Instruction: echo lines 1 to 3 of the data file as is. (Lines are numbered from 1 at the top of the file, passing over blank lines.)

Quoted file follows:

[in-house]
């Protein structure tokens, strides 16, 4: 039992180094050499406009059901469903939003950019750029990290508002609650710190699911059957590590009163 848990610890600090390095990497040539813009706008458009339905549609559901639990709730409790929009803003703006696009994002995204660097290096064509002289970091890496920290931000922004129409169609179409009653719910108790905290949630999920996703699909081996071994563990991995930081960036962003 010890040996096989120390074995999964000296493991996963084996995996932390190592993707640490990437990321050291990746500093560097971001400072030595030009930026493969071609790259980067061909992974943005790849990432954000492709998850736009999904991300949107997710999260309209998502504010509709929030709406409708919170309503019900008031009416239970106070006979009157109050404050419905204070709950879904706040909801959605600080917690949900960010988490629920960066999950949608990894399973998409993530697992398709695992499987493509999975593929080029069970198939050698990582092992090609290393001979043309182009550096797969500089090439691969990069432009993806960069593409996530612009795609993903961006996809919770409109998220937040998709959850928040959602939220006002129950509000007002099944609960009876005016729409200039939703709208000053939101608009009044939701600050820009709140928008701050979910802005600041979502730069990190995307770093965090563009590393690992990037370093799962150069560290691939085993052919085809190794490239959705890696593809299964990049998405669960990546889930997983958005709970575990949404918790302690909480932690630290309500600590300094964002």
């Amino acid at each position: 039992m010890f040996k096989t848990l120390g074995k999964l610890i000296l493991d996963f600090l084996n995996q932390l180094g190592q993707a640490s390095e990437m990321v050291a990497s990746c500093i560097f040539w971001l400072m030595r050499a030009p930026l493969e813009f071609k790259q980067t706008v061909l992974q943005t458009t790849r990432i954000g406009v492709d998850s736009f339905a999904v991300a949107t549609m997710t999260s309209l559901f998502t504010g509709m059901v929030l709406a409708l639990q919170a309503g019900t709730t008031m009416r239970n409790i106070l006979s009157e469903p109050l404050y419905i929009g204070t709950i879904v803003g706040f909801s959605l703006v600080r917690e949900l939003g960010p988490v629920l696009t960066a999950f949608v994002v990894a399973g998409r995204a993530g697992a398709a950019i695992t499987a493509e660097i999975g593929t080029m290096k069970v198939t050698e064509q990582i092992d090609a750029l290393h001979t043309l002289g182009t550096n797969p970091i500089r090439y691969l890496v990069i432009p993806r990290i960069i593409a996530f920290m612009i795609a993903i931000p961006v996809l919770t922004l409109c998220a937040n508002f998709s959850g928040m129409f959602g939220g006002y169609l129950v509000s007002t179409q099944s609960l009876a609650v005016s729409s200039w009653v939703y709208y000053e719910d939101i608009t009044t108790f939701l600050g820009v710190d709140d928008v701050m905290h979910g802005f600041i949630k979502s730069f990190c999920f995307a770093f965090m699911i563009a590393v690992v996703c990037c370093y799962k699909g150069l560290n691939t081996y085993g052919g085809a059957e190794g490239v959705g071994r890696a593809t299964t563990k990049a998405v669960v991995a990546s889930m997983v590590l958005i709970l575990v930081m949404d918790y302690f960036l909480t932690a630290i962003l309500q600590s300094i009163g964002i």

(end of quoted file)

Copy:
[in-house]
């Protein structure tokens, strides 16, 4: 039992180094050499406009059901469903939003950019750029990290508002609650710190699911059957590590009163 848990610890600090390095990497040539813009706008458009339905549609559901639990709730409790929009803003703006696009994002995204660097290096064509002289970091890496920290931000922004129409169609179409009653719910108790905290949630999920996703699909081996071994563990991995930081960036962003 010890040996096989120390074995999964000296493991996963084996995996932390190592993707640490990437990321050291990746500093560097971001400072030595030009930026493969071609790259980067061909992974943005790849990432954000492709998850736009999904991300949107997710999260309209998502504010509709929030709406409708919170309503019900008031009416239970106070006979009157109050404050419905204070709950879904706040909801959605600080917690949900960010988490629920960066999950949608990894399973998409993530697992398709695992499987493509999975593929080029069970198939050698990582092992090609290393001979043309182009550096797969500089090439691969990069432009993806960069593409996530612009795609993903961006996809919770409109998220937040998709959850928040959602939220006002129950509000007002099944609960009876005016729409200039939703709208000053939101608009009044939701600050820009709140928008701050979910802005600041979502730069990190995307770093965090563009590393690992990037370093799962150069560290691939085993052919085809190794490239959705890696593809299964990049998405669960990546889930997983958005709970575990949404918790302690909480932690630290309500600590300094964002």
């Amino acid at each position: 039992m010890f040996k096989t848990l120390g074995k999964l610890i000296l493991d996963f600090l084996n995996q932390l180094g190592q993707a640490s390095e990437m990321v050291a990497s990746c500093i560097f040539w971001l400072m030595r050499a030009p930026l493969e813009f071609k790259q980067t706008v061909l992974q943005t458009t790849r990432i954000g406009v492709d998850s736009f339905a999904v991300a949107t549609m997710t999260s309209l559901f998502t504010g509709m059901v929030l709406a409708l639990q919170a309503g019900t709730t008031m009416r239970n409790i106070l006979s009157e469903p109050l404050y419905i929009g204070t709950i879904v803003g706040f909801s959605l703006v600080r917690e949900l939003g960010p988490v629920l696009t960066a999950f949608v994002v990894a399973g998409r995204a993530g697992a398709a950019i695992t499987a493509e660097i999975g593929t080029m290096k069970v198939t050698e064509q990582i092992d090609a750029l290393h001979t043309l002289g182009t550096n797969p970091i500089r090439y691969l890496v990069i432009p993806r990290i960069i593409a996530f920290m612009i795609a993903i931000p961006v996809l919770t922004l409109c998220a937040n508002f998709s959850g928040m129409f959602g939220g006002y169609l129950v509000s007002t179409q099944s609960l009876a609650v005016s729409s200039w009653v939703y709208y000053e719910d939101i608009t009044t108790f939701l600050g820009v710190d709140d928008v701050m905290h979910g802005f600041i949630k979502s730069f990190c999920f995307a770093f965090m699911i563009a590393v690992v996703c990037c370093y799962k699909g150069l560290n691939t081996y085993g052919g085809a059957e190794g490239v959705g071994r890696a593809t299964t563990k990049a998405v669960v991995a990546s889930m997983v590590l958005i709970l575990v930081m949404d918790y302690f960036l909480t932690a630290i962003l309500q600590s300094i009163g964002i």